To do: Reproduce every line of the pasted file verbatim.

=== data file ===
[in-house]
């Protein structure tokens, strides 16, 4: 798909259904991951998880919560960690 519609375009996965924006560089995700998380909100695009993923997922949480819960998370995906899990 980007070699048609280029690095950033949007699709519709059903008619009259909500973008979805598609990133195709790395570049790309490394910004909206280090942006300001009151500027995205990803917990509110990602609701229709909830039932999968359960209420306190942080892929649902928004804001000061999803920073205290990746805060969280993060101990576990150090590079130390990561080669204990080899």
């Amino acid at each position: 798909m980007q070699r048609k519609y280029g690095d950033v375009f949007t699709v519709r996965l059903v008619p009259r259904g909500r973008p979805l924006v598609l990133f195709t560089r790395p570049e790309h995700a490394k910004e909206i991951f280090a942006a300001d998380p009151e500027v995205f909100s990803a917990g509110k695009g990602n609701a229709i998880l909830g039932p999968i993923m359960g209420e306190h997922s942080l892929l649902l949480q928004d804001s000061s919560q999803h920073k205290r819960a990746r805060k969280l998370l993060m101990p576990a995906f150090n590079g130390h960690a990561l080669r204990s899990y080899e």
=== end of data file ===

[in-house]
């Protein structure tokens, strides 16, 4: 798909259904991951998880919560960690 519609375009996965924006560089995700998380909100695009993923997922949480819960998370995906899990 980007070699048609280029690095950033949007699709519709059903008619009259909500973008979805598609990133195709790395570049790309490394910004909206280090942006300001009151500027995205990803917990509110990602609701229709909830039932999968359960209420306190942080892929649902928004804001000061999803920073205290990746805060969280993060101990576990150090590079130390990561080669204990080899």
């Amino acid at each position: 798909m980007q070699r048609k519609y280029g690095d950033v375009f949007t699709v519709r996965l059903v008619p009259r259904g909500r973008p979805l924006v598609l990133f195709t560089r790395p570049e790309h995700a490394k910004e909206i991951f280090a942006a300001d998380p009151e500027v995205f909100s990803a917990g509110k695009g990602n609701a229709i998880l909830g039932p999968i993923m359960g209420e306190h997922s942080l892929l649902l949480q928004d804001s000061s919560q999803h920073k205290r819960a990746r805060k969280l998370l993060m101990p576990a995906f150090n590079g130390h960690a990561l080669r204990s899990y080899e």